While it’s important for you, as a parent to set boundaries to protect your children, these should be flexible. Ideally, you should make agreements that satisfy both of you. For example, if your teen wants to go out with their friends at the weekend, it’s okay to allow it, but only until a certain time. In this way, they have fun but return home at a reasonable time.

7. Psychological disorders

The changes in the different planes associated with adolescence can be constituted as risk factors in relation to mental health. At this stage of life, it’s usual for the first signs of psychological disorders to begin to appear. For this reason, it’s essential that parents are aware of abrupt and abnormal changes in their children’s behavior.

8. Bullying

Bullying is a problem in today’s world. Moreover, in the era of the internet and social media, this situation also arises in virtual spaces. In fact, in the latter scenario, it tends to be worse, due to the anonymity offered by the network. Teens can be both bullies and victims. In both cases, it’s necessary to act.

Harassing other people can be a sign of emotional conflict that needs to be dealt with professionally. On the other hand, we know that being a victim of bullying has negative consequences on both mental and physical health.

Teenager in conflict with his father
It’s possible that changes in adolescence lead to constant disagreements between parents and children.

Problems in adolescence aren’t always the same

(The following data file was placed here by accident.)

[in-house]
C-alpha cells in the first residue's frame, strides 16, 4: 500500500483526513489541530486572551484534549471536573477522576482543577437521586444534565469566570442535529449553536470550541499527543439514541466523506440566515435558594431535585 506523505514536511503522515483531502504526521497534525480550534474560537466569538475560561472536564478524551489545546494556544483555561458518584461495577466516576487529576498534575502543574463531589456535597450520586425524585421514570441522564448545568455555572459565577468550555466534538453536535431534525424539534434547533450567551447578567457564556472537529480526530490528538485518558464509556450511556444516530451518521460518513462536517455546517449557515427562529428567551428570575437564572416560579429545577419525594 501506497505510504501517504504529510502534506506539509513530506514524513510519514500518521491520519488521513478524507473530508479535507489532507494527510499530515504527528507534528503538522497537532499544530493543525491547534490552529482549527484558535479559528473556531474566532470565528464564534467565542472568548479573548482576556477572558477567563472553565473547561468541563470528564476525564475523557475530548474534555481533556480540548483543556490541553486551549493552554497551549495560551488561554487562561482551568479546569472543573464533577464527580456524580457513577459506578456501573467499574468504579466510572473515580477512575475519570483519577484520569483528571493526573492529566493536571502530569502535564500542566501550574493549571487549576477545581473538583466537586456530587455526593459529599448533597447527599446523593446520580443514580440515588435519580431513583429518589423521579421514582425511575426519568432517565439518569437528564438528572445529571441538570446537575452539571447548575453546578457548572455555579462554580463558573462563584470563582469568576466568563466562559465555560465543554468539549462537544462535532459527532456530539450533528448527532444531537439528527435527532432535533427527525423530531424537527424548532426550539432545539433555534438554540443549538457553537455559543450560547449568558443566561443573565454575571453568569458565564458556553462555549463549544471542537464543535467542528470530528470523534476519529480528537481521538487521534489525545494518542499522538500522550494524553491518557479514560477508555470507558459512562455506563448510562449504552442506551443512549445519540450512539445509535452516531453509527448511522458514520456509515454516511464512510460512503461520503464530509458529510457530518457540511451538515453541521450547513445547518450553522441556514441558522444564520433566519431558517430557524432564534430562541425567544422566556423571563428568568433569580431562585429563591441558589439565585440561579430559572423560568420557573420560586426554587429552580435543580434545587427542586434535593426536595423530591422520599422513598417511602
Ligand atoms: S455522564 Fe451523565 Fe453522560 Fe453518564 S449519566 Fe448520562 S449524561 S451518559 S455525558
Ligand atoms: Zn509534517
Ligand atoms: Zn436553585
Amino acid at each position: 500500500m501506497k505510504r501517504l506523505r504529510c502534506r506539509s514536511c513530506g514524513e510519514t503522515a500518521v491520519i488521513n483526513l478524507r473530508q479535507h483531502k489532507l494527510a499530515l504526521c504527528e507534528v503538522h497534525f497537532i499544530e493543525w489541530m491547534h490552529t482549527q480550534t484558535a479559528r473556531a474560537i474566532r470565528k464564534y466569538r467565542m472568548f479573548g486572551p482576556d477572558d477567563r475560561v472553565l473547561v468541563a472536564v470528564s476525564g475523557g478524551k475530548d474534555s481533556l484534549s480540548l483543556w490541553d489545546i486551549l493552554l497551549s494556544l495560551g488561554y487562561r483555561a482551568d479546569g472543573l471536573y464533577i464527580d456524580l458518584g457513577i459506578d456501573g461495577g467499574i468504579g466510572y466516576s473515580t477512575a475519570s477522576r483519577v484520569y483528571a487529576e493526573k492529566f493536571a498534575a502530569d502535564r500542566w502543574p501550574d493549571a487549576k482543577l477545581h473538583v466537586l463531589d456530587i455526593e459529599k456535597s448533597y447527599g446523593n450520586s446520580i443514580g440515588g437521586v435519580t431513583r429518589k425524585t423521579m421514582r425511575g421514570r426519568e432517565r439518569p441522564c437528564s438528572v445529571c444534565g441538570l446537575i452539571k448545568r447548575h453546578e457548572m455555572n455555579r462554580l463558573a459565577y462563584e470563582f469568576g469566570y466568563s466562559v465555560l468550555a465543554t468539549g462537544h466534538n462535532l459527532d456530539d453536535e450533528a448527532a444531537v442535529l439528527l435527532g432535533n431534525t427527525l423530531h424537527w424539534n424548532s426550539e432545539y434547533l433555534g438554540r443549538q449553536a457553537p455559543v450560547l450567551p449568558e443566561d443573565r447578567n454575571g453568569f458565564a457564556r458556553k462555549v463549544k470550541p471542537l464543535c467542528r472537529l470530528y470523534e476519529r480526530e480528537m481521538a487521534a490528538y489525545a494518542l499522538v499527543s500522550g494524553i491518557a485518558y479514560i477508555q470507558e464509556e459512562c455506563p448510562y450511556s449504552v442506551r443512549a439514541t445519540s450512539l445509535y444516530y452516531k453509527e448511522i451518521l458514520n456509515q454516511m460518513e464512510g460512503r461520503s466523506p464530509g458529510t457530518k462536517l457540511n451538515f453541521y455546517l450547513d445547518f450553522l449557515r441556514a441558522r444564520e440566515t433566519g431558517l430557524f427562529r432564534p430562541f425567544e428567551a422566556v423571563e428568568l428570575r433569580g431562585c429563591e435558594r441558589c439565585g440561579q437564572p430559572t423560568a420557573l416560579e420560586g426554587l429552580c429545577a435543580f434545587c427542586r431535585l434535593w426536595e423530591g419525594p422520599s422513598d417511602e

Finally, as a parent, you should keep in mind that the most common problems in adolescence aren’t the same for everyone. Therefore, you should avoid comparisons with other children of their age or even with your own experience in your youth.

The best you can do is provide a safe space for teens to express their concerns and find solutions.

All cited sources were thoroughly reviewed by our team to ensure their quality, reliability, currency, and validity. The bibliography of this article was considered reliable and of academic or scientific accuracy.

  • Limbers, C. A., Cohen, L. A., & Gray, B. A. (2018). Eating disorders in adolescent and young adult males: prevalence, diagnosis, and treatment strategies. Adolescent health, medicine and therapeutics, 9, 111–116.
  • Minev, M., Petrova, B., Mineva, K., Petkova, M., & Strebkova, S. (2018). Self-esteem in adolescents. Trakia Journal of Sciences, (2), pp 114-118, 2018.,%20Vol.16,%202018/M.Minev.pdf
  • Moldes, V., Biton, Ch., Gonzaga, D & Moneva, J. (2019). Students, Peer Pressure and their Academic Performance in School. International Journal of Scientific and Research Publications (IJSRP). 9. p8541. 10.29322/IJSRP.9.01.2019.p8541.

This text is provided for informational purposes only and does not replace consultation with a professional. If in doubt, consult your specialist.